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Goal to Go: Converting In the Red Zone

The Redskins' offense has shown considerable improvement as the regular season heads into the final stretch, but the unit still needs some fine-tuning, head coach Joe Gibbs said on Saturday night.

Specifically, the Redskins' red zone offense has been inconsistent this season. During Saturday's 26-16 win over the San Francisco 49ers, the Redskins had a 1st-and-goal inside the 49ers' 10-yard line three times. All three times, the Redskins had to settle for field goals.

Gibbs credited the 49ers' defense for a different alignment that they had not shown previously.

"They gave us some different looks down there," Gibbs said. "We had some guys miss some assignments, mainly because [the 49ers] changed some fronts on us that we weren't expecting."

Gibbs and assistant head coach-offense Joe Bugel have said that they hope to instill a run-oriented identity in the Redskins' offense. So it's no secret that the Redskins hope to pound the ball in goal-line situations.

Clinton Portis and Ladell Betts have found running room tough to come by at the goal line. A recent example occurred in Saturday's game against San Francisco: on a 1st-and-goal at the 4-yard line in the third quarter, Portis was stuffed for a 10-yard loss.

Redskins kicker Jeff Chandler converted the 26-yard field goal, but a touchdown scored in that situation would have cemented the win earlier in the game.

Despite compiling 1,286 yards on the ground so far this season, Portis has only four rushing touchdowns this season--and one of those touchdowns was the 64-yard run in Week 1 against Tampa Bay on his first carry as a Redskin.

Including the San Francisco game, the Redskins have been stopped short of a touchdown 12 times when they have advanced inside an opponent's 10-yard line.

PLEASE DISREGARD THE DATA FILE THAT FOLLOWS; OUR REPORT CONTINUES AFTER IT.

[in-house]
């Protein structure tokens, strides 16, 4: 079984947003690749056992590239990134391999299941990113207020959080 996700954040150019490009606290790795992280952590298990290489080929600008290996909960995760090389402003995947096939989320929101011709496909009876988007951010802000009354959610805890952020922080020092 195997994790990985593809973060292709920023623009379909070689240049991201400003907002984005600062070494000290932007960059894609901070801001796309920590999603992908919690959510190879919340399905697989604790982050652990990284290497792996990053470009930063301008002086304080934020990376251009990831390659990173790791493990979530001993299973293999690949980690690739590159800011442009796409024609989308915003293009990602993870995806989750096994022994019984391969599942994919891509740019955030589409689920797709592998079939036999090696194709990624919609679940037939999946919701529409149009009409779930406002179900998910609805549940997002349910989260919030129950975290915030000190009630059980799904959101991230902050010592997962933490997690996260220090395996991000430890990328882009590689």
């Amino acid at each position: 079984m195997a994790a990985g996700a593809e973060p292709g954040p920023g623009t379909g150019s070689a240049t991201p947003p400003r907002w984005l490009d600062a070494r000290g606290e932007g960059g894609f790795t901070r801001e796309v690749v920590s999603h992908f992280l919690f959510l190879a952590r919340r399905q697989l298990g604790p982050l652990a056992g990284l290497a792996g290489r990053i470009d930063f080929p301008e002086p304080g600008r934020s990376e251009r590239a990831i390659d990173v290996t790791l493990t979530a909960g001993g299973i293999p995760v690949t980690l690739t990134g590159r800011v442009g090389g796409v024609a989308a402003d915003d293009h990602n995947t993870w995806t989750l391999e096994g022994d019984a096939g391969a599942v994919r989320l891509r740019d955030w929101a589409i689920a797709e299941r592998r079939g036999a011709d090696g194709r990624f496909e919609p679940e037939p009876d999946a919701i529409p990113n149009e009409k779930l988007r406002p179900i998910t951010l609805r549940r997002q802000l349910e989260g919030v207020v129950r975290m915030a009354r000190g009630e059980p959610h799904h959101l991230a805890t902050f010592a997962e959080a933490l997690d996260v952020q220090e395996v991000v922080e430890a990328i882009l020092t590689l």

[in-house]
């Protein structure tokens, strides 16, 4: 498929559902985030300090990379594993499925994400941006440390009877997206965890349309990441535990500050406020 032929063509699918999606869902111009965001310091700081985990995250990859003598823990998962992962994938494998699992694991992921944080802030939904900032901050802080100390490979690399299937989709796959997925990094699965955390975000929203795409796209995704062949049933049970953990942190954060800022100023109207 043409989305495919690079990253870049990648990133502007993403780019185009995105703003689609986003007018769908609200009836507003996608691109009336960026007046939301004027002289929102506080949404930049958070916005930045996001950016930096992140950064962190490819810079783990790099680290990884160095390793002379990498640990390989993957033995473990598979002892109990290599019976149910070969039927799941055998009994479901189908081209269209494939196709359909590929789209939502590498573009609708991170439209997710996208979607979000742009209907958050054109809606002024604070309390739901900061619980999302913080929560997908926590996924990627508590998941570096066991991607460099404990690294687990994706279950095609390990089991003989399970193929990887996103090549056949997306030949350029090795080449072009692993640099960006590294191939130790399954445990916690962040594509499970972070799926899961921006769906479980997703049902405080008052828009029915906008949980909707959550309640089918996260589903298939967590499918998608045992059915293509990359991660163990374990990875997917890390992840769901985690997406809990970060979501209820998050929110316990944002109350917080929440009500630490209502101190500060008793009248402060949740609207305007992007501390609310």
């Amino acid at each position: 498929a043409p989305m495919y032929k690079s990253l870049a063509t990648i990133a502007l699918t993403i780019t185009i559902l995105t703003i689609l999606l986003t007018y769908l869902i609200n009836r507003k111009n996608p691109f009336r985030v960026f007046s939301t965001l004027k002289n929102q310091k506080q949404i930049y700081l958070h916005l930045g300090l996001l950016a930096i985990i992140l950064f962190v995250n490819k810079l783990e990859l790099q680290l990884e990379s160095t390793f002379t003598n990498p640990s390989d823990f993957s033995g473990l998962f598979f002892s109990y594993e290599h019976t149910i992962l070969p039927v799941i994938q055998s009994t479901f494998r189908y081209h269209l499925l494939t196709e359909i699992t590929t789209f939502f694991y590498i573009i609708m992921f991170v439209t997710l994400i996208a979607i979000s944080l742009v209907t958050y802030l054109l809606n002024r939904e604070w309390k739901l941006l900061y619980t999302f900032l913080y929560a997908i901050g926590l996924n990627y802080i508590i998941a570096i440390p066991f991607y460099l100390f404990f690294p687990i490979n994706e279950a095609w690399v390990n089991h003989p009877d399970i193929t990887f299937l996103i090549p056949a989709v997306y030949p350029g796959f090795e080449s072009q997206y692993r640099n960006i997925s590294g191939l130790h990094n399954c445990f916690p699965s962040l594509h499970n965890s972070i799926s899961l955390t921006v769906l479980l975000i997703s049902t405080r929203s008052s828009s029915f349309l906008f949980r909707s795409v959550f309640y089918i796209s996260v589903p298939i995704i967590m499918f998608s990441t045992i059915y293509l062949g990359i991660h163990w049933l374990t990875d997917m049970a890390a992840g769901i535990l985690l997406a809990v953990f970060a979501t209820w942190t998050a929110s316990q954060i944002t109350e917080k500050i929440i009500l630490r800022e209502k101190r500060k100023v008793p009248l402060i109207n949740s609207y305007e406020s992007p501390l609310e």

Oftentimes, the Redskins have been forced to throw in goal-line situations. H-back Chris Cooley has become a favorite target in the red zone; he has five touchdown catches this season.

With the 5-11, 205-pound Portis and the 5-10, 222-pound Betts, the Redskins lack a sizable running back who can bulldoze across the goal line, similar to Jerome Bettis of the Pittsburgh Steelers. Bettis is 5-11 and 250 pounds--those types of backs are not so easy to find.

For now, Gibbs is focusing on establishing the offense's identity with the personnel at hand.

"You would like to develop a formula over a period of time that your team buys into and has confidence in," Gibbs said. "That's what we're trying to do here. We're trying to build something that we can hang our hat on."

Patrick Ramsey said after Saturday's game that the offense is starting to feed off of the success of the defense. And as the offense continues to progress, it goes both ways, he said.

"But I think at the same time, we could have lost the [49ers] game if our defense hadn't played so well, because we didn't score touchdowns when we got down there [near the goal line]," Ramsey said. "We had to settle for field goals. We're contributing more than we have, but probably not as much as we'd like to contribute."

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